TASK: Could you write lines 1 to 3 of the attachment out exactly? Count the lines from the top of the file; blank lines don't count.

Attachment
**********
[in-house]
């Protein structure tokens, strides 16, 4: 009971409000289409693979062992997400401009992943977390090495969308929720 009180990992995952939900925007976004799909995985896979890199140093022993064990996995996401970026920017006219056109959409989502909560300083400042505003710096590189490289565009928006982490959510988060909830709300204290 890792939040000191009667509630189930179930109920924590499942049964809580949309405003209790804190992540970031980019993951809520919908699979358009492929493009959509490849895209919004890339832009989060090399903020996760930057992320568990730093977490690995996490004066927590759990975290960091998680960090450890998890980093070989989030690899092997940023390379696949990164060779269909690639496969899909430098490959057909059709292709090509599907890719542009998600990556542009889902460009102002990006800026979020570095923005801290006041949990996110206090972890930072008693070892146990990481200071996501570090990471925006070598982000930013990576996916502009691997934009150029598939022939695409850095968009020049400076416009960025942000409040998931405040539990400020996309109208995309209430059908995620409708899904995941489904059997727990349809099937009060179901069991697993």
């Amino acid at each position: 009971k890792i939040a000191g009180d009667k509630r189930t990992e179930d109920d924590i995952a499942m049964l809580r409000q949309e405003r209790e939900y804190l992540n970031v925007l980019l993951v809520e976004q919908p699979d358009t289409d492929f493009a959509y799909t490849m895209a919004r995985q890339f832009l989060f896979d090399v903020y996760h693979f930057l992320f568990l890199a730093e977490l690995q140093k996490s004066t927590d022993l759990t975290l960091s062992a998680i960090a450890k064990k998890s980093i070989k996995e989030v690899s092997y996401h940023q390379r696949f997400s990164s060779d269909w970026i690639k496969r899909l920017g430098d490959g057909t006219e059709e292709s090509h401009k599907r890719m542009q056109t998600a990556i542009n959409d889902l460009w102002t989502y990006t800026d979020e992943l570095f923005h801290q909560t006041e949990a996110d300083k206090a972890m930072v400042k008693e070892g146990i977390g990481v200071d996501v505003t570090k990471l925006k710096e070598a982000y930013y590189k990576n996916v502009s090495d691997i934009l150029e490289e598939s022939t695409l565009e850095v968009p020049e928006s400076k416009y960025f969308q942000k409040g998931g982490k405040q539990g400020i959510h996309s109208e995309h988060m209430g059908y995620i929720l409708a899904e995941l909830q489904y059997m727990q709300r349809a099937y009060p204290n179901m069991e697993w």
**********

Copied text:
[in-house]
């Protein structure tokens, strides 16, 4: 009971409000289409693979062992997400401009992943977390090495969308929720 009180990992995952939900925007976004799909995985896979890199140093022993064990996995996401970026920017006219056109959409989502909560300083400042505003710096590189490289565009928006982490959510988060909830709300204290 890792939040000191009667509630189930179930109920924590499942049964809580949309405003209790804190992540970031980019993951809520919908699979358009492929493009959509490849895209919004890339832009989060090399903020996760930057992320568990730093977490690995996490004066927590759990975290960091998680960090450890998890980093070989989030690899092997940023390379696949990164060779269909690639496969899909430098490959057909059709292709090509599907890719542009998600990556542009889902460009102002990006800026979020570095923005801290006041949990996110206090972890930072008693070892146990990481200071996501570090990471925006070598982000930013990576996916502009691997934009150029598939022939695409850095968009020049400076416009960025942000409040998931405040539990400020996309109208995309209430059908995620409708899904995941489904059997727990349809099937009060179901069991697993």
């Amino acid at each position: 009971k890792i939040a000191g009180d009667k509630r189930t990992e179930d109920d924590i995952a499942m049964l809580r409000q949309e405003r209790e939900y804190l992540n970031v925007l980019l993951v809520e976004q919908p699979d358009t289409d492929f493009a959509y799909t490849m895209a919004r995985q890339f832009l989060f896979d090399v903020y996760h693979f930057l992320f568990l890199a730093e977490l690995q140093k996490s004066t927590d022993l759990t975290l960091s062992a998680i960090a450890k064990k998890s980093i070989k996995e989030v690899s092997y996401h940023q390379r696949f997400s990164s060779d269909w970026i690639k496969r899909l920017g430098d490959g057909t006219e059709e292709s090509h401009k599907r890719m542009q056109t998600a990556i542009n959409d889902l460009w102002t989502y990006t800026d979020e992943l570095f923005h801290q909560t006041e949990a996110d300083k206090a972890m930072v400042k008693e070892g146990i977390g990481v200071d996501v505003t570090k990471l925006k710096e070598a982000y930013y590189k990576n996916v502009s090495d691997i934009l150029e490289e598939s022939t695409l565009e850095v968009p020049e928006s400076k416009y960025f969308q942000k409040g998931g982490k405040q539990g400020i959510h996309s109208e995309h988060m209430g059908y995620i929720l409708a899904e995941l909830q489904y059997m727990q709300r349809a099937y009060p204290n179901m069991e697993w």